Robert Martin complained about his internet-connected garage door opener. Company responded by remotely turning off his service.

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April 12, 2017 by Paul Dughi

iot-garage-door

Robert Martin bought an internet-connected garage door opener from Garadget. When he had problems with his product, he posted an angry rant on the company’s community board:

“Just installed and attempting to register a door when the app started doing this. Have uninstalled and reinstalled iphone app, powered phone off/on — wondering what kind of piece of shit I just purchased here.”

He also posted a 1 out of 5 star review on the product’s Amazon page.

Now anybody in business has had somebody complain or give them a bad review. That’s not unusual. What happened next is. The company fired back with this:

Martin,

The abusive language here and in your negative Amazon review, submitted minutes after experiencing a technical difficulty, only demonstrates your poor impulse control. I’m happy to provide the technical support to the customers on my Saturday night but I’m not going to tolerate any tantrums.

At this time your only option is return Garadget to Amazon for refund. Your unit ID 2f0036… will be denied server connection.

The company “bricked” his device by denying access to the servers. In other words, because he complained publicly, they cut off his service.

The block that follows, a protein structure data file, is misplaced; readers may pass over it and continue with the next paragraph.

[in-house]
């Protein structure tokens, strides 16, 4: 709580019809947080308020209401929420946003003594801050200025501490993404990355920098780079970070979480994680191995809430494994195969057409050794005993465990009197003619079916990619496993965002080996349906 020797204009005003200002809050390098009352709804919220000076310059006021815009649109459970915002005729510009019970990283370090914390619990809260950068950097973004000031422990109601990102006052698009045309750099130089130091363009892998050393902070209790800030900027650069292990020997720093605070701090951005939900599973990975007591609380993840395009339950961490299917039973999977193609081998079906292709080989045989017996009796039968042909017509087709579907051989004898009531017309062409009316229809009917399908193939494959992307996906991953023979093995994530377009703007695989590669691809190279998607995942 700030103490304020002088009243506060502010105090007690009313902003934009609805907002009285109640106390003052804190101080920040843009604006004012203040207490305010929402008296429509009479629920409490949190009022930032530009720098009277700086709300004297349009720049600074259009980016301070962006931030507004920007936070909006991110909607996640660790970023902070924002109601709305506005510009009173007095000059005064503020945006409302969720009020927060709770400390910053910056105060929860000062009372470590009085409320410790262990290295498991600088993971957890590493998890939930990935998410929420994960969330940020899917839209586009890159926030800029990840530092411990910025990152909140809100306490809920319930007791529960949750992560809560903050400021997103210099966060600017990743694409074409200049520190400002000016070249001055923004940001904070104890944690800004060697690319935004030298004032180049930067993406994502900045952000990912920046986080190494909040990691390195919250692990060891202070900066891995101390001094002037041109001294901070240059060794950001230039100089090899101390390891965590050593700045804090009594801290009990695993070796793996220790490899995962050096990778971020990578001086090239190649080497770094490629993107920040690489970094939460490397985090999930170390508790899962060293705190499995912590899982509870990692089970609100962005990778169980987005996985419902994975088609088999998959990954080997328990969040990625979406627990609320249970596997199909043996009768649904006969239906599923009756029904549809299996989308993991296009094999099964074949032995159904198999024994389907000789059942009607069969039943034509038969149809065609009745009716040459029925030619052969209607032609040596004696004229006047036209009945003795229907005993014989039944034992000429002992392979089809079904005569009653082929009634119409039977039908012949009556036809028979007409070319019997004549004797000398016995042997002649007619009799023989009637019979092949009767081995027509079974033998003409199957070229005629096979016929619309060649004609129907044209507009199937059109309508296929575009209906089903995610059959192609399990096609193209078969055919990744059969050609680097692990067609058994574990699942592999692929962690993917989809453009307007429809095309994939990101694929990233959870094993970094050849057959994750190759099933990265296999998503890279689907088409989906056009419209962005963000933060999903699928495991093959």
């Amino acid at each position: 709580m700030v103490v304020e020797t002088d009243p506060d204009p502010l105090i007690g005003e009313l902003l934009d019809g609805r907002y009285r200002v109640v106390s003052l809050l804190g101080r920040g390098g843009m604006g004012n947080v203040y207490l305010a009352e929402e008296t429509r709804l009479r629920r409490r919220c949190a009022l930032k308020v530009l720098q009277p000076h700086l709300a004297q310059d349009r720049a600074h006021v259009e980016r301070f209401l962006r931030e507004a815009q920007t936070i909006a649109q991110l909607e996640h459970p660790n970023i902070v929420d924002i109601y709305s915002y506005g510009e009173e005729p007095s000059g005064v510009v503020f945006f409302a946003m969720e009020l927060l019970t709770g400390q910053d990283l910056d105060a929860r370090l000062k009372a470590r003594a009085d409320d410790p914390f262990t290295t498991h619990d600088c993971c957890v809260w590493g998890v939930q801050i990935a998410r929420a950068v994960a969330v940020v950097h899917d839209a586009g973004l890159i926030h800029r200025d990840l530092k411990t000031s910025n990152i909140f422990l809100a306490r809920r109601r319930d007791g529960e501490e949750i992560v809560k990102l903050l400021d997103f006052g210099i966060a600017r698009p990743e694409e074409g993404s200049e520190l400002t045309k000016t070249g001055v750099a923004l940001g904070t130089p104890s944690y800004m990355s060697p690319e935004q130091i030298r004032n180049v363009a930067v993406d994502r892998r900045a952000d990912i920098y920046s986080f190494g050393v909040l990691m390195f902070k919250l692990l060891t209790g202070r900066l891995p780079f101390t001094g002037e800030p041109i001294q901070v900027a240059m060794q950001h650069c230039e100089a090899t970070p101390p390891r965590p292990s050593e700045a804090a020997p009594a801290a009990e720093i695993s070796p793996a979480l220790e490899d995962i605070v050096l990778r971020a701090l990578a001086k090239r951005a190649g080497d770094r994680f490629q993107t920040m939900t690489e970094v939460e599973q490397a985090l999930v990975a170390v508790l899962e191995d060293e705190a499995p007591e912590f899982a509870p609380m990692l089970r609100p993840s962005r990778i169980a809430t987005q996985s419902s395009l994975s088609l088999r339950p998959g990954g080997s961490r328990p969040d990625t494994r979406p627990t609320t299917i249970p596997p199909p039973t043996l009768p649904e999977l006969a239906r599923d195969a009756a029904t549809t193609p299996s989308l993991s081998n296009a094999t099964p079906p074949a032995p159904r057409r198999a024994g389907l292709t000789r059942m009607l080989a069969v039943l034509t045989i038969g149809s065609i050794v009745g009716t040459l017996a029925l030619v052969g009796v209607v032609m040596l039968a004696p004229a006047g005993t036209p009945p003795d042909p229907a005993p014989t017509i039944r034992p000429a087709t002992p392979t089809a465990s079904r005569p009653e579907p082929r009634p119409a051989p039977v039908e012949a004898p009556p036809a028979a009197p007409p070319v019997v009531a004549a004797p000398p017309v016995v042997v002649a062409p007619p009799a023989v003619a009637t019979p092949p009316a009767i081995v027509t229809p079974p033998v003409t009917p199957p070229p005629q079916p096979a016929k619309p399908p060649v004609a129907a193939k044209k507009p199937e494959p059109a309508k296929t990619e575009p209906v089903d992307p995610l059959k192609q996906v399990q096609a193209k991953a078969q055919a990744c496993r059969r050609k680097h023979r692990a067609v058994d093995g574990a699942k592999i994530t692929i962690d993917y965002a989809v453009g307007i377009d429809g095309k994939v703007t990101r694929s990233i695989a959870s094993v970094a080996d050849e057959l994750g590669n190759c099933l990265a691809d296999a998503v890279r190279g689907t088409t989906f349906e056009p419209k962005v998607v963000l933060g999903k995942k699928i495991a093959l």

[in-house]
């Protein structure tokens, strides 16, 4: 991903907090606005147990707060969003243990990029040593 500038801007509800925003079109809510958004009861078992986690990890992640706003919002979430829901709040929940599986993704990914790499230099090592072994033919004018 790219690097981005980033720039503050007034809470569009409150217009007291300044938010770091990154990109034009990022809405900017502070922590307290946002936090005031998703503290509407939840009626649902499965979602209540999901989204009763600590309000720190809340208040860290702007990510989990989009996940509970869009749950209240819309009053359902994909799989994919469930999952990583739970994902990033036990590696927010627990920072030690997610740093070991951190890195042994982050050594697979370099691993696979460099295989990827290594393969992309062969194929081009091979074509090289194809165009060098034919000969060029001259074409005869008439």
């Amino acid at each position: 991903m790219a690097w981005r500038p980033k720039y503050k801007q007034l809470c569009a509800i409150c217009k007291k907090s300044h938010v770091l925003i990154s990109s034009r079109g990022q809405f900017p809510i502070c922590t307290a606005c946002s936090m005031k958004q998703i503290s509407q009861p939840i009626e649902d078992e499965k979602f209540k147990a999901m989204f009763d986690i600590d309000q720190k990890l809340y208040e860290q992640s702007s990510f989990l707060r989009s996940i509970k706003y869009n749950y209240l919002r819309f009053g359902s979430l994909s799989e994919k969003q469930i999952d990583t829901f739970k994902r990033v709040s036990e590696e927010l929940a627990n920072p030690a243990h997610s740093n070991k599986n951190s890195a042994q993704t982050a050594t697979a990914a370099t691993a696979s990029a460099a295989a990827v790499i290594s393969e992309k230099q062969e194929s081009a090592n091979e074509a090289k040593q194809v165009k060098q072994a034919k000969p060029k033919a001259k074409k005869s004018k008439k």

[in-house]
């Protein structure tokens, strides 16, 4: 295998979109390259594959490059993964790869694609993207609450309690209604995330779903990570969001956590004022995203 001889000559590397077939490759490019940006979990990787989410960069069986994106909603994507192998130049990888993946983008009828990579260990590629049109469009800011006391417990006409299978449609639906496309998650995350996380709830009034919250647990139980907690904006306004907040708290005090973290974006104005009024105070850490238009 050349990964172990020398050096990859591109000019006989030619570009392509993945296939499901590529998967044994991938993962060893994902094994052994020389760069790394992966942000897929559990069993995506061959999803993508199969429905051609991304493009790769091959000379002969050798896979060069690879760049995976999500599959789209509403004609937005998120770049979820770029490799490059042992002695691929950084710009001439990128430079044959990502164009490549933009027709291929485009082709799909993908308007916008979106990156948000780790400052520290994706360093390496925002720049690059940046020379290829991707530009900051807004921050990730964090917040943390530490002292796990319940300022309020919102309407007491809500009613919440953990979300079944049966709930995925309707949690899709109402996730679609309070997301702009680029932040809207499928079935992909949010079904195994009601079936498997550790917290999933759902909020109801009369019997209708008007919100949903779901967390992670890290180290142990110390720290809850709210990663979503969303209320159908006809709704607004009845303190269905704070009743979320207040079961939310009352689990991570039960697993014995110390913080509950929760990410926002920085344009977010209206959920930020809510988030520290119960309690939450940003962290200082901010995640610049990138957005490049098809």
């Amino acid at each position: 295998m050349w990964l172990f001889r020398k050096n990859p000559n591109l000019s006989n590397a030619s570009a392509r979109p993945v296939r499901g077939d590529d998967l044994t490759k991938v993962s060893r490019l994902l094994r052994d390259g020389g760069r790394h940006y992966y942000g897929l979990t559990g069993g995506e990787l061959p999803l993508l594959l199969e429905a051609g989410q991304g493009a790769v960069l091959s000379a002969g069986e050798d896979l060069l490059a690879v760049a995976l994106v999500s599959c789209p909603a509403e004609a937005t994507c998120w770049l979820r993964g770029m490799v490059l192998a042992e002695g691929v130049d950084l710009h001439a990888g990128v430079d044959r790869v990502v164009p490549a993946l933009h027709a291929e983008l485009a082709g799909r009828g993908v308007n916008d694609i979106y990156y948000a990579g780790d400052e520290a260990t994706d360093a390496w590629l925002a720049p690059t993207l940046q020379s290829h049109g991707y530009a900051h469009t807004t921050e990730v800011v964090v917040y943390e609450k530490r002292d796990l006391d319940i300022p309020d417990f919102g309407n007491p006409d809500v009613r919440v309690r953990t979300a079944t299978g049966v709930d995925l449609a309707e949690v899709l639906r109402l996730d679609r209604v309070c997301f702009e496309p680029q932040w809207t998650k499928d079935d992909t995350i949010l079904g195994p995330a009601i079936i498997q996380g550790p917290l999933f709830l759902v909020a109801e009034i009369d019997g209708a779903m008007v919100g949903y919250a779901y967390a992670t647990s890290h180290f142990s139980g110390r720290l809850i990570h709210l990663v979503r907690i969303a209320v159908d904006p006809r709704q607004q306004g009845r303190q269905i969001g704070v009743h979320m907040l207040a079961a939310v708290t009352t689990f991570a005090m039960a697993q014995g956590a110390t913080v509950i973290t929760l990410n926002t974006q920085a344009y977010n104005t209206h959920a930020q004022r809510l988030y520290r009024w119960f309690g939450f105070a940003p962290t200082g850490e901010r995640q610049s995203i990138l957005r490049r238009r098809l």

After the story hit the interweb, the company backed down, posting this and , apparently, restoring his service.

By the way, the “quote from a random guy” he was referring to was Elon Musk.

After cooler heads prevailed, the company posted this. Sounds to me like the PR folks got involved. It’s a lot more carefully worded than the previous couple of responses.

This led me to ponder if the “we can shut you down” was buried in the company’s terms of service in some obscure language. I’ve always wondered if anyone (besides lawyers) actually reads the TOS notices on software, websites, and online services. Often, they are put out for a U.S. and international audience, so some of the things in them aren’t even legal in the country you may be in when you’re using it.

Consumer Watchdog group “Which?” took a look at several company’s TOS and stacked them up against some of the world’s finest literature. Did you know the Paypal terms of service agreement is longer than Hamlet? Apple iTunes terms of service is wordier than Shakespeare’s Macbeth.

Whether it was in the TOS or not, though, it’s another example of how careful we have to be when it comes to internet-connected devices and what we’re willing to accept in exchange for the service we get.

H/T Slashdot, Mashable

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